(Those 1919 Orioles started a dynasty, winning 100 games and their first of seven consecutive International League titles. They were owned and managed by the legendary Jack Dunn, who signed Lefty Grove in 1920 and refused to sell his contract to a Major League club until 1925, when Connie Mack‘s Philadelphia A’s purchased the future Hall of Famer’s rights for a then-record $100,600, or nearly $1.4 million in 2016 dollars.)

Brown pitched for Reading for the better part of four seasons, compiling records of 18-21 in 1919, 13-22 in ’20, 17-14 in ’21 and 15-11 in ’22. Though complete-game records aren’t listed on Baseball-Reference, many of the articles I found in newspaper searches show Brown going the distance. In one game, on April 26, 1921, he replaced Dean Barnhardt in the fourth and “finished the contest in great form,” according to the Reading Eagle. In a 6-5 victory in 10 innings, Brown pitched 6 2/3 innings, allowing five hits and two walks, striking out two to earn the victory.

The 1921 Reading Aces were the worst team in the International League, compiling a 56-110 record under Dick Hoblitzel and finishing 63 games behind the champion Orioles, who went 119-47. On May 6, Reading picked up just its fourth victory of the season — and the third won by Brown, who appears to have been emerging as the Aces’ ace. (He won 17 games, or 30 percent of Reading’s total, with only Barnhardt and Fred Carts also reaching double-figures, with 10 each. Only Francis Karpp’s 45 games topped Brown’s 42.)

Brown’s importance to the Aces appears again in August, when the Reading Eagle notes that “the locals have taken but three out of 18 games from Rochester, Myrl Brown twirling all three victories.” Three weeks earlier, he lobbied to start on just one day’s rest against Rochester after the Hustlers had “routed him from the box,” yielding four runs in the first three innings.

In 1922, Reading — now managed by future Hall of Famer Chief Bender — improved by 15 wins, but that still meant only a 71-93 record and an improvement to sixth place from last in the eight-team circuit. Brown again led the team with 15 wins (against 11 losses), with Bender going 8-13 at the age of 38. But Brown’s ability was beginning to draw attention from the big leagues.

After a rough stretch at the beginning of the summer, Brown turned things around in July, prompting the Reading Eagle to note on July 16: “For a while Myrl Brown was the only flinger who was not twirling up to expectations, but it now appears that he is the only member of the staff showing any form. Brown recently regained his stride and won his last three starts …” On July 31, he had what might have been his best start I’ve uncovered, and the Eagle did not hold back in its reporting, the headline announcing: “MYRL BROWN BAFFELS BALTIMORE SLUGGERS / SECOND SUCCESSIVE SHUT-OUT VICTORY FOR READING PITCHER.”

Myrl Brown attained the peak of his pitching ambition in the International League on Monday afternoon, when he humbled the Baltimore champions over the shutout route in the first of a series of games at Lauer’s Park by the score of 3 to 0. … Maintaining his victorious stride that has several major league clubs interested, Brown turned in his second successive shutout victory within four days and has now chucked 18 innings without having been scored upon. … Brown was touched for eight swats, but they were scattered in all but the ninth inning, when the Orioles clustered three safe smashes, but were unable to cross the platter. … Several great fielding plays [helped Brown, who] fielded his position in great style, knocking down six hard drives and retiring as many batsmen at first.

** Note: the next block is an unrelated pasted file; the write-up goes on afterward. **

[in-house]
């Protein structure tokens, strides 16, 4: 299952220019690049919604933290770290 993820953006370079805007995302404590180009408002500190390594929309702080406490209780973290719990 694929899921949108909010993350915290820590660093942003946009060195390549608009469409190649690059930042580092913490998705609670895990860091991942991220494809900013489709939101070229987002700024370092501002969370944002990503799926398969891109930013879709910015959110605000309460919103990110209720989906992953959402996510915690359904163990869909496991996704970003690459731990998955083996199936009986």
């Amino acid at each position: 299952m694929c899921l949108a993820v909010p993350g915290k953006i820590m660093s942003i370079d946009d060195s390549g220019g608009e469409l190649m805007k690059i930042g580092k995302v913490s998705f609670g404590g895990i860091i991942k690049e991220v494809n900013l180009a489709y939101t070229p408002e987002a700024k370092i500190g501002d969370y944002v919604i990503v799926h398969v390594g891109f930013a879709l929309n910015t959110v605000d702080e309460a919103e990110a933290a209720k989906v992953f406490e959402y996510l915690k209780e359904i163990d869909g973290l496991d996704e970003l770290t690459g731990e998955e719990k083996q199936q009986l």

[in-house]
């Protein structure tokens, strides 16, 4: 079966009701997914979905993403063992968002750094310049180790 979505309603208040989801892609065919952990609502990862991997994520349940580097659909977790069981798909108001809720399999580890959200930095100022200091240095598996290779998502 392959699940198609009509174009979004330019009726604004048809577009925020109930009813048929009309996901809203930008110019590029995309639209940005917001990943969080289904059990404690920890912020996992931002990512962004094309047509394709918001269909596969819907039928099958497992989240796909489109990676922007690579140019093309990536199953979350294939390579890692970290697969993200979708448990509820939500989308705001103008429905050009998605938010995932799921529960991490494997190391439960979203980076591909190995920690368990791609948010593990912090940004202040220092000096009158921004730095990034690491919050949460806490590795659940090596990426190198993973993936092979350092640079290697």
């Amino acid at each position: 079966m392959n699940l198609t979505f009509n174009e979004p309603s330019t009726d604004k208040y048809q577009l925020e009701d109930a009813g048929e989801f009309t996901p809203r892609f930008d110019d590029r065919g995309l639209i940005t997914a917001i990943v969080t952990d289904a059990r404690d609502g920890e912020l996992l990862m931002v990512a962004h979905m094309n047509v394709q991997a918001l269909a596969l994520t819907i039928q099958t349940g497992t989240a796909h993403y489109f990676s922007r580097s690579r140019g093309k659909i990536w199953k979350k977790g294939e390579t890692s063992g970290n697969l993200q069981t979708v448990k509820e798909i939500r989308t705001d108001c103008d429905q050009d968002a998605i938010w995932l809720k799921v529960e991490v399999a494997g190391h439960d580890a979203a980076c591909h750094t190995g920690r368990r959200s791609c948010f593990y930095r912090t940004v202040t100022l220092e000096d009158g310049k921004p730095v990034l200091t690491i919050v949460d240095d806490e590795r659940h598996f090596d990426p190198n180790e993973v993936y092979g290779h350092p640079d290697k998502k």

Brown allowed eight hits and struck out six, without walking anyone, against the Baltimore juggernaut that would go 115-62 in another championship season. By this time, the Pirates had a scout following Reading to watch Brown (Pittsburgh would evaluate him for two weeks, the Reading Eagle reported two years later in recapping his career arc) and the Brooklyn Robins were also interested.

The pursuit by Major League clubs would reach a turning point on Aug. 3, when the St. Louis Cardinals came to Reading’s Lauer’s Park for an exhibition game. Cards manager Branch Rickey reportedly agreed to the game on the condition that Brown pitch against his club.

Myrl Brown occupied the hill for three innings against the stars, with Branch Rickey watching his every move as a major league prospect, and displayed impressive effectiveness, although the Cards rallied for seven runs in the second inning. With perfect support, Brown would have retired the visiting side in that round without a run. He fanned five of the St. Louis sluggers. Myles Thomas relieved him in the box in the fourth inning …

But the rough outing — which included a home run by Rogers Hornsby and was called after six innings because of rain — appears to have cooled Rickey’s interest in the Reading ace. Ten days later, the Eagle reported: “The latest report regarding offers from major league clubs for Myrl Brown, Reading’s leading pitcher, is that following the exhibition game here with the St. Louis Cardinals Branch Rickey proposed transferring Pitchers Epp Sell and Mike Kircher from Syracuse and cash for the immediate delivery of Brown. It is said that this offer was turned down and that the Cards then offered straight cash to the amount of $7,500.”